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The Pick Six: 'Monday Night Football' announcer Beth Mowins talks her favorite broadcasters

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  1. What do you want to learn about the team from your visit to camp?**

I think it's always interesting to see the team chemistry this time of year as they start to build it. How are guys working well together? Where are different pieces of the puzzle fitting? You've got some good position battles to watch, certainly at quarterback and now with the running back situation and the offensive line. I think probably that's where the eyes will be on the offensive side. You kind of know what you're getting defensively. How's this team going to look and how much improved can they be offensively?

2. As a broadcaster, you'll be a part of the production meetings this fall. What do you like to learn about players and coaches in those meetings?

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I usually let the analyst kind of take the lead role, and [I see] what's important to him and what is the interplay between the analyst and the coach and if it's a former coach, like a Rex Ryan, that is often really good because there's a built-in respect there and appreciation for the job. And you can get some really good stuff out of a coach and out of a player. They possibly may have even been together on teams before. So I like to just hear the nuts and bolts football, and then I also enjoy particular matchups, strengths and weaknesses and what coaches think are going to be some key spots on the field where they might have an advantage or really have to cover what could be a disadvantage.

3. Sports Illustrated reported that you text pretty regularly with Gayle Sierens, the last and only woman to call an NFL game. What have you learned about her and her experience from your conversations?

I've gotten to know Gayle over the years and we've talked a little bit about that game, because she was coached up a little bit by Marty Glickman, the legendary broadcaster out of New York who was, like myself, a Syracuse University grad. And so she had great stories about Marty and about learning the craft and developing your own style and your own voice, and she said the biggest thing was to try as best you can to make it any other game and to be yourself and to prepare the same way you prepare for any other game.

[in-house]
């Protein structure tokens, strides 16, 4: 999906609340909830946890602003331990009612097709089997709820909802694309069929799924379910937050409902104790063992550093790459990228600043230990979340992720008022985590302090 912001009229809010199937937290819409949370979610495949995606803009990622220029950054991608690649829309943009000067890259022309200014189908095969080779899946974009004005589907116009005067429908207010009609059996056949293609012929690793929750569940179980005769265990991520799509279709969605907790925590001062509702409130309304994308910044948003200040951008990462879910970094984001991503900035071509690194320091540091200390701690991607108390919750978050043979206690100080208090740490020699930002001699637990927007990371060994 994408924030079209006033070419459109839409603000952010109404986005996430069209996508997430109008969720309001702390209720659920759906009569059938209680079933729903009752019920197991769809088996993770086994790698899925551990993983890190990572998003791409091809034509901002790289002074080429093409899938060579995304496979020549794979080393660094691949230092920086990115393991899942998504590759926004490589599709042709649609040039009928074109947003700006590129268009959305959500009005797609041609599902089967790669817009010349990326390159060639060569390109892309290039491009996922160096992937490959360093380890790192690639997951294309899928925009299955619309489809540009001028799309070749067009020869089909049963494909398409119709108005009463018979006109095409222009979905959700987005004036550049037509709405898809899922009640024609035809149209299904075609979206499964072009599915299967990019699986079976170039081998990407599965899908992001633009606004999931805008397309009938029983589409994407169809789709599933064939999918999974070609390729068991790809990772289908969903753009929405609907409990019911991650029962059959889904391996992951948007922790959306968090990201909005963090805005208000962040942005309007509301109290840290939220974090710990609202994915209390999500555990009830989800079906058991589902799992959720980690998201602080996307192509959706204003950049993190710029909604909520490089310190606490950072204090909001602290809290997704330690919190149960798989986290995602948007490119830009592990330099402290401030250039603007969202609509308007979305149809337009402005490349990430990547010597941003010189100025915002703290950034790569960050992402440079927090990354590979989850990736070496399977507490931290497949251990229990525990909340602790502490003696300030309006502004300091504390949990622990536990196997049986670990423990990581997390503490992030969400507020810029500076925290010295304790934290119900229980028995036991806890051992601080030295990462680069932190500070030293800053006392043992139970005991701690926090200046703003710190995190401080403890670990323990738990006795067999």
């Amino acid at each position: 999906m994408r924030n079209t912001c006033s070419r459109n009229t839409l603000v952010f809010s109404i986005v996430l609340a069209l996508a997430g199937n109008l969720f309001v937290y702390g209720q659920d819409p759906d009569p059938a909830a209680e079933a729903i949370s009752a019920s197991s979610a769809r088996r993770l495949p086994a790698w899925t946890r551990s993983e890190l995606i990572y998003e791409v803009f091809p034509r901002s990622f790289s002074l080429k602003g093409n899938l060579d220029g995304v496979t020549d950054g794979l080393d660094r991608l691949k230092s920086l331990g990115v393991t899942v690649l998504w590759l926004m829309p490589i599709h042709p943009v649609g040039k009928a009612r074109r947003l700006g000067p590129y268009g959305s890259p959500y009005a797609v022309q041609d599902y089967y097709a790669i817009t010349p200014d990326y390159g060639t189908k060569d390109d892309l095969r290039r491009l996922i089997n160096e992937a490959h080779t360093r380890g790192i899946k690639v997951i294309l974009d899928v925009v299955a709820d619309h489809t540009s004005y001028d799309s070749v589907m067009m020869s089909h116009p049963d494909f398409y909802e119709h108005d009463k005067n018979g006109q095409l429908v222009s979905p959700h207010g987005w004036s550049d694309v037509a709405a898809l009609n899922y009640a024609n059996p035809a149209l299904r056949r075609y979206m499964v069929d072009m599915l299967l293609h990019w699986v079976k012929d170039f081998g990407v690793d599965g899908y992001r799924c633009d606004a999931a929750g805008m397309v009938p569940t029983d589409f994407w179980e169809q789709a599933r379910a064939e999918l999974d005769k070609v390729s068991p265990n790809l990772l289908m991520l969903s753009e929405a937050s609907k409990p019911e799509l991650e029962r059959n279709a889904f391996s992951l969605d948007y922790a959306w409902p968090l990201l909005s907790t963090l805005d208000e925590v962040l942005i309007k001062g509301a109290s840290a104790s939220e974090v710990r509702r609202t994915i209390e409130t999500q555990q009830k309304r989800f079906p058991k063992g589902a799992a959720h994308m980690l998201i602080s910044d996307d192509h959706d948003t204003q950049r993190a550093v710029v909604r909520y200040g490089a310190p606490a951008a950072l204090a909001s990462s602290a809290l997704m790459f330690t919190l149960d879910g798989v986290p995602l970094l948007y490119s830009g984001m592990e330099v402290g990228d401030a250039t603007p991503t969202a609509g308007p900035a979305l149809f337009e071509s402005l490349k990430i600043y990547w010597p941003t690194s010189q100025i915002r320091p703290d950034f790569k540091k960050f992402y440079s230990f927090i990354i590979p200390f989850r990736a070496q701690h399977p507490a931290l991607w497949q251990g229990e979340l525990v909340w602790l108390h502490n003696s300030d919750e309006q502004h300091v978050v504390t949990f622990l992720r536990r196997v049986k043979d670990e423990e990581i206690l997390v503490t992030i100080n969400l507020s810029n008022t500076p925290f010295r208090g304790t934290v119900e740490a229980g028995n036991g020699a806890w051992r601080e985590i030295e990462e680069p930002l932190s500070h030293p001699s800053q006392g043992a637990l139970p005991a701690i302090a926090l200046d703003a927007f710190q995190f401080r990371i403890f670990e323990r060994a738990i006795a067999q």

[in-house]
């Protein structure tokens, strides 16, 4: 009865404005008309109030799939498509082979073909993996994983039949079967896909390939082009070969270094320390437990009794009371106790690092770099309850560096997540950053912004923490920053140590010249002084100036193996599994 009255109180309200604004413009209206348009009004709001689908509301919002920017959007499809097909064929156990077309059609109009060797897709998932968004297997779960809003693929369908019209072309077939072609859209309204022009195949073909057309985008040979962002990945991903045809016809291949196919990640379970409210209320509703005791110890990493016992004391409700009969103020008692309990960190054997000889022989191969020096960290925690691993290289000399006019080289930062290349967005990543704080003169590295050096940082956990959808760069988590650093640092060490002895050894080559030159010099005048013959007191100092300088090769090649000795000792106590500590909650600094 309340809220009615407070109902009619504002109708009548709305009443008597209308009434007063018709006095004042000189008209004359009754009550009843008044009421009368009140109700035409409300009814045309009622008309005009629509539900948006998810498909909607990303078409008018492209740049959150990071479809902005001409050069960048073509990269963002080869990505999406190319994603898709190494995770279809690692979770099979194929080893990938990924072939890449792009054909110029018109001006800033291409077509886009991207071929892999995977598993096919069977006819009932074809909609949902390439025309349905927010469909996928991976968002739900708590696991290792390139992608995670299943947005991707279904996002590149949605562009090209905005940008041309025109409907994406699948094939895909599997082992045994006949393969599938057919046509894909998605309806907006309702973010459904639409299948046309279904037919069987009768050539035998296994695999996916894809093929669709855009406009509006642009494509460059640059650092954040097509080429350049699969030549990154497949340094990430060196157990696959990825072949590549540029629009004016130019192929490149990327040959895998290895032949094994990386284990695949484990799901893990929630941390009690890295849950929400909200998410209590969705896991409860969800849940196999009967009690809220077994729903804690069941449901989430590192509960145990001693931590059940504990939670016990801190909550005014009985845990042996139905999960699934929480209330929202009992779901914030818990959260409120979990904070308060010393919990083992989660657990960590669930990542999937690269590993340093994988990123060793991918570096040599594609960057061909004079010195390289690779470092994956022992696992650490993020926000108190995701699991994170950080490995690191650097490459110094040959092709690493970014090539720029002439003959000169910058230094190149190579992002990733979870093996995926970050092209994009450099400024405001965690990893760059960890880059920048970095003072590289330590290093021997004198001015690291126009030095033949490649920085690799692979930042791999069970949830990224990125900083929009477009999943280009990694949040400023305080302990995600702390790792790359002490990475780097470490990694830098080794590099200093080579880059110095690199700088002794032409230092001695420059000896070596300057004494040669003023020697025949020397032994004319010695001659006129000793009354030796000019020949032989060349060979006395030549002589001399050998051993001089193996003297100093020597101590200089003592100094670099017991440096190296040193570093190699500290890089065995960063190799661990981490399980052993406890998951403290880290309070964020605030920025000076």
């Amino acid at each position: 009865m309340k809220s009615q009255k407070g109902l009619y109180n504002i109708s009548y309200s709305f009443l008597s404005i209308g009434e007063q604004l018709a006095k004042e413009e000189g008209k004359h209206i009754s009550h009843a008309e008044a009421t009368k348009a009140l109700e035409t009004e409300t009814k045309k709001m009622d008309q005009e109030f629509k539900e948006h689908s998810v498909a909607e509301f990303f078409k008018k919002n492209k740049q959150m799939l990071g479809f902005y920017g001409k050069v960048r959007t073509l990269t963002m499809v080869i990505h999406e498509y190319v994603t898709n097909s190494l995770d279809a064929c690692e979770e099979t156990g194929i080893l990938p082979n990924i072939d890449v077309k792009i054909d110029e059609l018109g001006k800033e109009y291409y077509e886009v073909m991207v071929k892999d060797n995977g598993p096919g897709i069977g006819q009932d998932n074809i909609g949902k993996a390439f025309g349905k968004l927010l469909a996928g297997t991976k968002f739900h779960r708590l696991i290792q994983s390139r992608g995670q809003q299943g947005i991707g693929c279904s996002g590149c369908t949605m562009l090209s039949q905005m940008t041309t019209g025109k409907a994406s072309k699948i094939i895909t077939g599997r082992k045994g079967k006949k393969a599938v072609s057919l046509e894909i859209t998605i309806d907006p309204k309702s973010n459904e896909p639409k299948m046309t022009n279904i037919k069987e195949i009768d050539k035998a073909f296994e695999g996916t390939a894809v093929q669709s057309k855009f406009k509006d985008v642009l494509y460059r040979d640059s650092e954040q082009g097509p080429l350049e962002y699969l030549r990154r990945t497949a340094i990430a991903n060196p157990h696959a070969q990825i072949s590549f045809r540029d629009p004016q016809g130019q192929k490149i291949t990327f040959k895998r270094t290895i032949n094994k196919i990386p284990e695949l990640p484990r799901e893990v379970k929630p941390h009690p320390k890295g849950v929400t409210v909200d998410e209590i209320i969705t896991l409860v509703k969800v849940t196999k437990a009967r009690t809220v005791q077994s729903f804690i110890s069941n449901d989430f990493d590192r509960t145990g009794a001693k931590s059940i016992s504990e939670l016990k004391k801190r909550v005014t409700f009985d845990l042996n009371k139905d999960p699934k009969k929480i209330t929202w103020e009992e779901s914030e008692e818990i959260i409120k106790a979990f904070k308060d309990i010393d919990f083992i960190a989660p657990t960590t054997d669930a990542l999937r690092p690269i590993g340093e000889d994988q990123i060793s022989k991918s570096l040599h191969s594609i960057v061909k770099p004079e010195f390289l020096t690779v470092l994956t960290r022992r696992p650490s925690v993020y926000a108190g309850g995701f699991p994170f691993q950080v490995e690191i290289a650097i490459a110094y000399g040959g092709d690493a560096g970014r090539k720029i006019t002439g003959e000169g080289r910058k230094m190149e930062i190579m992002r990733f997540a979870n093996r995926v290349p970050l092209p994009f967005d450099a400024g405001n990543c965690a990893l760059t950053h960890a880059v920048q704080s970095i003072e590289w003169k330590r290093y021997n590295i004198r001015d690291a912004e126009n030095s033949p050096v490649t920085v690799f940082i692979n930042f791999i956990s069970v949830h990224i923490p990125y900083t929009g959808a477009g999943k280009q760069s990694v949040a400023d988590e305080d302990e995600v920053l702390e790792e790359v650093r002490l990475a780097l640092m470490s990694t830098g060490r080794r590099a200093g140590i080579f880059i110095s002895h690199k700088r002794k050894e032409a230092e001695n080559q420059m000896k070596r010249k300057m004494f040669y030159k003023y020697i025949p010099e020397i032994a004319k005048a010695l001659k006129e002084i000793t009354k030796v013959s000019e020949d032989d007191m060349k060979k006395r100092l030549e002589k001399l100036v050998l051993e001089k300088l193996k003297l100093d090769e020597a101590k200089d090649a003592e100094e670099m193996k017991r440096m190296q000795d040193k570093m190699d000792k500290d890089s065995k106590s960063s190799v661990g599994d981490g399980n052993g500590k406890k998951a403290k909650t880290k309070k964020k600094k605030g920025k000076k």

4. When you're watching a game, who are your favorite broadcasters to listen to, across sports?

I always revert back to the voices [that make me] think of my childhood. Certainly, growing up in the NFL with Pat Summerall and Tom Brookshire and some of the older guys. I loved Keith Jackson, [he] is a guy I loved listening to in college football. Vin Scully in baseball. Dick Stockton and Brent Musberger were voices of the NBA when I was younger. I often think of those guys, and I love going back. Sometimes they're on ESPN Classic and I listen to their old games just to see how they used to do things and to keep trying to get better at my craft.

5. When you're watching a game, do you find yourself paying attention to other broadcasters' inflections or other details of their speech?

Oh, absolutely. I always encourage people, if you ever get a chance to sit in a production truck while a broadcast is going on or come up and sit or stand in the back of the booth, you'll never watch sports the same way again. For all of us that are broadcasters, we always watch, not just the game, but with an eye toward the production of the game. 'Would we have talked about that right there?' or 'He made a great point right there.' 'Wow, that was a really good graphic.' Or 'You know, he cut with this camera instead of that camera and gave it a different look.' So we're always chopping up the broadcast as well as the game.

6. Since news broke that you'd be broadcasting this game, how much have people reached out to you? Do you get lots of letters or emails?

It's been really good support and a lot of encouragement. I've been fortunate over the years that I've had wonderful people around me that believed in me and knew that this is what I wanted to do and you hope over the years you prove yourself and you earn the respect of fans and your coworkers and your bosses and if you're fortunate, and opportunity like this comes up and I certainly want to make the most of it.

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